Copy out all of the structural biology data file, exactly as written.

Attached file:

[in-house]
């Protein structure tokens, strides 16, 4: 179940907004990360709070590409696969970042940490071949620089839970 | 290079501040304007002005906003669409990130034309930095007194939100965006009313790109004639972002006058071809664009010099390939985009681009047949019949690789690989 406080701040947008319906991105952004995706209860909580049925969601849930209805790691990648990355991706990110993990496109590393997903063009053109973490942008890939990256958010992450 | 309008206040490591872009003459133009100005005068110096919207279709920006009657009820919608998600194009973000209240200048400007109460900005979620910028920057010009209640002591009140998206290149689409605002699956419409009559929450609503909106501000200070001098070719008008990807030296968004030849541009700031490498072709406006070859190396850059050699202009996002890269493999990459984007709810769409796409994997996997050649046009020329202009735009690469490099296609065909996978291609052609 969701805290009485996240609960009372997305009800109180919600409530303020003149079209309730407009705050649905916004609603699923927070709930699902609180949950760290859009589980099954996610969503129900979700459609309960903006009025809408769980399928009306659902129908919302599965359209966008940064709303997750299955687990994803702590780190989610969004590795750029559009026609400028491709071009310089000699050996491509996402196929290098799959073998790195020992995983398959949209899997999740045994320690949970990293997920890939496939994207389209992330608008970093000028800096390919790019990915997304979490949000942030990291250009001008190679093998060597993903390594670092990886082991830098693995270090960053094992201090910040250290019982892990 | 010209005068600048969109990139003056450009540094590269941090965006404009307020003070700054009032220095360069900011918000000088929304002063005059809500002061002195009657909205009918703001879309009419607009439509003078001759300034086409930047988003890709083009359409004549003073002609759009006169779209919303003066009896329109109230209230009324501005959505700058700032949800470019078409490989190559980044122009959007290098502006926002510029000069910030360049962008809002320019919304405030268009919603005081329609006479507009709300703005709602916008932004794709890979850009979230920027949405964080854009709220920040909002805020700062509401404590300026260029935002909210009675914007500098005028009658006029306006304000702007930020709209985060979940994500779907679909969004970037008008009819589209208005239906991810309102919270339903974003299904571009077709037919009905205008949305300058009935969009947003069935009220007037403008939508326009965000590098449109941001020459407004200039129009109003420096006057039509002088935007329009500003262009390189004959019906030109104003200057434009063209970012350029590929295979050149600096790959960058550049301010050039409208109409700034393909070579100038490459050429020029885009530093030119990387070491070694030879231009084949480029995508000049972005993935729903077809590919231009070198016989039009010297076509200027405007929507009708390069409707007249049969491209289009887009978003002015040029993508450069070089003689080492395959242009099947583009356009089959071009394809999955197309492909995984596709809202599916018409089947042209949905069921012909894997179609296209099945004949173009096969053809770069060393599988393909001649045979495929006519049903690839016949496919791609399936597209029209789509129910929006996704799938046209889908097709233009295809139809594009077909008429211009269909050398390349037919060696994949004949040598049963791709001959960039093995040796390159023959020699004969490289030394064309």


[in-house]
């Protein structure tokens, strides 16, 4: 179940907004990360709070590409696969970042940490071949620089839970 | 290079501040304007002005906003669409990130034309930095007194939100965006009313790109004639972002006058071809664009010099390939985009681009047949019949690789690989 406080701040947008319906991105952004995706209860909580049925969601849930209805790691990648990355991706990110993990496109590393997903063009053109973490942008890939990256958010992450 | 309008206040490591872009003459133009100005005068110096919207279709920006009657009820919608998600194009973000209240200048400007109460900005979620910028920057010009209640002591009140998206290149689409605002699956419409009559929450609503909106501000200070001098070719008008990807030296968004030849541009700031490498072709406006070859190396850059050699202009996002890269493999990459984007709810769409796409994997996997050649046009020329202009735009690469490099296609065909996978291609052609 969701805290009485996240609960009372997305009800109180919600409530303020003149079209309730407009705050649905916004609603699923927070709930699902609180949950760290859009589980099954996610969503129900979700459609309960903006009025809408769980399928009306659902129908919302599965359209966008940064709303997750299955687990994803702590780190989610969004590795750029559009026609400028491709071009310089000699050996491509996402196929290098799959073998790195020992995983398959949209899997999740045994320690949970990293997920890939496939994207389209992330608008970093000028800096390919790019990915997304979490949000942030990291250009001008190679093998060597993903390594670092990886082991830098693995270090960053094992201090910040250290019982892990 | 010209005068600048969109990139003056450009540094590269941090965006404009307020003070700054009032220095360069900011918000000088929304002063005059809500002061002195009657909205009918703001879309009419607009439509003078001759300034086409930047988003890709083009359409004549003073002609759009006169779209919303003066009896329109109230209230009324501005959505700058700032949800470019078409490989190559980044122009959007290098502006926002510029000069910030360049962008809002320019919304405030268009919603005081329609006479507009709300703005709602916008932004794709890979850009979230920027949405964080854009709220920040909002805020700062509401404590300026260029935002909210009675914007500098005028009658006029306006304000702007930020709209985060979940994500779907679909969004970037008008009819589209208005239906991810309102919270339903974003299904571009077709037919009905205008949305300058009935969009947003069935009220007037403008939508326009965000590098449109941001020459407004200039129009109003420096006057039509002088935007329009500003262009390189004959019906030109104003200057434009063209970012350029590929295979050149600096790959960058550049301010050039409208109409700034393909070579100038490459050429020029885009530093030119990387070491070694030879231009084949480029995508000049972005993935729903077809590919231009070198016989039009010297076509200027405007929507009708390069409707007249049969491209289009887009978003002015040029993508450069070089003689080492395959242009099947583009356009089959071009394809999955197309492909995984596709809202599916018409089947042209949905069921012909894997179609296209099945004949173009096969053809770069060393599988393909001649045979495929006519049903690839016949496919791609399936597209029209789509129910929006996704799938046209889908097709233009295809139809594009077909008429211009269909050398390349037919060696994949004949040598049963791709001959960039093995040796390159023959020699004969490289030394064309």